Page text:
The combined birth control pill uses synthetic hormones akin to the female sex hormones estrogen and progesterone. The chemicals manipulate the ovulation cycle, as well as the uterine lining and the cervical mucus, to ensure that fertilization does not occur. They are 99% effective as a birth control method, when used correctly.
Three Primary Types of Combined Pills
The dosage of the estrogen and progestin in various pills differs. Based on the contents of the pill, they may be classified into three primary types.
- Monophasic: These pills contain the same amount of estrogen and progestin all through the cycle. They are consumed for 21 days followed by a break of 7 days when no pills are taken. This allows the woman to have a monthly period.
- Biphasic: These have the same content of estrogen all through the cycle of 21 days. What varies is the amount of progestin. The first half of the cycle has a lower amount of progestin to allow the endometrium to thicken. This is the innermost layer of the uterus which naturally thickens during menstruation. The second half of the cycle uses a higher level of progestin so that endometrial ripening can take place.
- Triphasic: These pills have either constant or changing estrogen throughout the cycle, while the progestin varies all through the cycle. This means that the dosage must be taken accurately each day for the birth control pills to work effectively as contraceptives.
Of the three different types of combined pills, there is no evidence to prove that any one is more effective than the others. While clinical studies put the efficacy of the combined birth control pills at 99%, in real life studies it has been found to be 91% effective. That means out of 100 women who used birth control pills as a contraceptive measure for a year, 9 became pregnant.
Conventional Combined Pills
The most popular birth control pills pack has 21 active and 7 inactive pills. This means that 21 pills have different amounts of hormones in them depending on the day they are supposed to be taken on, while the remaining 7 are placebos or place holders. The pills are supposed to be consumed each day at the same time. When a pack of 28 pills is consumed, a new pack is begun right away.
The conventional pack of combined birth control pills allows menstruation to occur each month. This typically coincides with the last four to seven inactive pills taken at the end of the cycle. It is possible to use pill packs with just 21 pills where no inactive pills are present. However, to rule out a mistake in restarting the next pack after the 7-day gap, most women prefer the pack with 28 pills.
Birth Control Advice : How to Compare Combination Birth Control Pills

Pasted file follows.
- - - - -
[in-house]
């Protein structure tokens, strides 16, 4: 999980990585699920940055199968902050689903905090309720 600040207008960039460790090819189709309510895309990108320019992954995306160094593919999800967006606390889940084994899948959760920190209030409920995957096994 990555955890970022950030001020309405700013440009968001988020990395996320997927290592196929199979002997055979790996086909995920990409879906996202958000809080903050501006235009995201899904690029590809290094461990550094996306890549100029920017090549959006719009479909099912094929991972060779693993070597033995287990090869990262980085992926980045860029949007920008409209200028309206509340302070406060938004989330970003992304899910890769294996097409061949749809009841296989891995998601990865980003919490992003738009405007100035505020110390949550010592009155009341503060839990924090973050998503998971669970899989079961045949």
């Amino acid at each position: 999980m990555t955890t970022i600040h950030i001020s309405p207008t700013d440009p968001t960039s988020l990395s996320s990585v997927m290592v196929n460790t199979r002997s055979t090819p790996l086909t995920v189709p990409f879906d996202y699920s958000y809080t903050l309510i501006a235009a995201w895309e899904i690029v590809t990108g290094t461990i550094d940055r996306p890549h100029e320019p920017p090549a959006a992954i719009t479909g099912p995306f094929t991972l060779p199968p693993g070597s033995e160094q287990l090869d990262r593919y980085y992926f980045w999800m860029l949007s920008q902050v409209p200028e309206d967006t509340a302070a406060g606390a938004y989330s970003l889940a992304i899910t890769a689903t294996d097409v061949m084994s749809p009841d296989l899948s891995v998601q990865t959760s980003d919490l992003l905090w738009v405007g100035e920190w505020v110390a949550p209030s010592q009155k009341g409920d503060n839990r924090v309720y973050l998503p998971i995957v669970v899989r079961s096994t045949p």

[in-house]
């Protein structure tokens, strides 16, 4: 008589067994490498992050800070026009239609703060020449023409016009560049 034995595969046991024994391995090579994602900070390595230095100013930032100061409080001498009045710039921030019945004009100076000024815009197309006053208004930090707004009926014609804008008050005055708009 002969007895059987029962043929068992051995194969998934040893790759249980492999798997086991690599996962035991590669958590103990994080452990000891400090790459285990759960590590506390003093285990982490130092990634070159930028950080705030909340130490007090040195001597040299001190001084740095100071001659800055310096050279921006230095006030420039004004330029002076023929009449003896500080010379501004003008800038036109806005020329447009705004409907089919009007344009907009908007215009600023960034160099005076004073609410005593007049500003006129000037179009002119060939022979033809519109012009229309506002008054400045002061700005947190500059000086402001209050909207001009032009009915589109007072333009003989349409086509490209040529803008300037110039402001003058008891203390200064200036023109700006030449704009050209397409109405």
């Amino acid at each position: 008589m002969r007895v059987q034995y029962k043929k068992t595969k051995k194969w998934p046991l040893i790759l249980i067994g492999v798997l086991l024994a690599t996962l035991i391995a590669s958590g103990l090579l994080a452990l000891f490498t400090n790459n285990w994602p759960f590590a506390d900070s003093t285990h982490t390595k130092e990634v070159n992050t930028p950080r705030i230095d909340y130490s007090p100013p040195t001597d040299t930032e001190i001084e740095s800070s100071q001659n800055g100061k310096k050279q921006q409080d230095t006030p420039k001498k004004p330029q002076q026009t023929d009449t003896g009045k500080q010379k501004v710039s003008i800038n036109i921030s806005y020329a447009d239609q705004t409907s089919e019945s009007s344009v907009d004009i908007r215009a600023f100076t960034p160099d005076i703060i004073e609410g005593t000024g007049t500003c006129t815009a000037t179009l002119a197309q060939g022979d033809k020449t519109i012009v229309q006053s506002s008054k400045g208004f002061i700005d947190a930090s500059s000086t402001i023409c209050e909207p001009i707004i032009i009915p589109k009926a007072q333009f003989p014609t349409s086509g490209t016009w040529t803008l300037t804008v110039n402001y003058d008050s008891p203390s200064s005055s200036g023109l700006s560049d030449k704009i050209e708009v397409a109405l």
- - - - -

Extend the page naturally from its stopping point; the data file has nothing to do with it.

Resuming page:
Extended Cycle Birth Control Pills
These continuous dosing pills come with 84 active pills and 7 inactive ones in the pack. The cycle here only allows four menstruation periods in the year. There is a variant where 365-day pill packs are also available. In this case menstruation stops completely for some women, while it becomes much lighter and more infrequent for others.
This extended cycle for birth control pills is used when a woman suffers from excessive bleeding due to fibroids in the uterus, or as a preventive measure against menstrual migraine, seizures and asthma. It can be used to give pain relief for endometriosis. A doctor must be consulted before the woman begins using extended cycle pills.
Missed a Pill?
No matter how diligent the woman is, there may be occasions where she is unable to consume a birth control pill at the allotted time in the day. This is considered having a late pill. The woman may not have a pill for 24 hours, and this would be considered missing a pill. There may also be a delay in starting the next pack if the woman does not calculate the 7-day gap accurately.
Needless to say, inadequate dosage will result in the possibility of an unwanted pregnancy. The chances of getting pregnant will depend on the time during the ovulation cycle when the pill was missed, as well as the number of pills that were missed. Contraceptive cover is present when only a single pill is missed or the next pack is started only a day or two late.
If the woman has missed more than two consecutive pills or starts the next pack more than 48 hours late, there is a distinct possibility of contraceptive failure. It would be advisable to continue the birth control pills, but add another temporary contraception method such as condoms for the next 7 days, while the ovulation cycle and combined pills reach a steady state.
The general consensus is that you must take the last pill you missed even if it means taking two pills in a day. Leave any earlier missed pills in the pack and continue with the present day’s dosage onwards. Seek medical advice as soon as possible if you have had sexual intercourse in the 7-day period prior to missing the pill.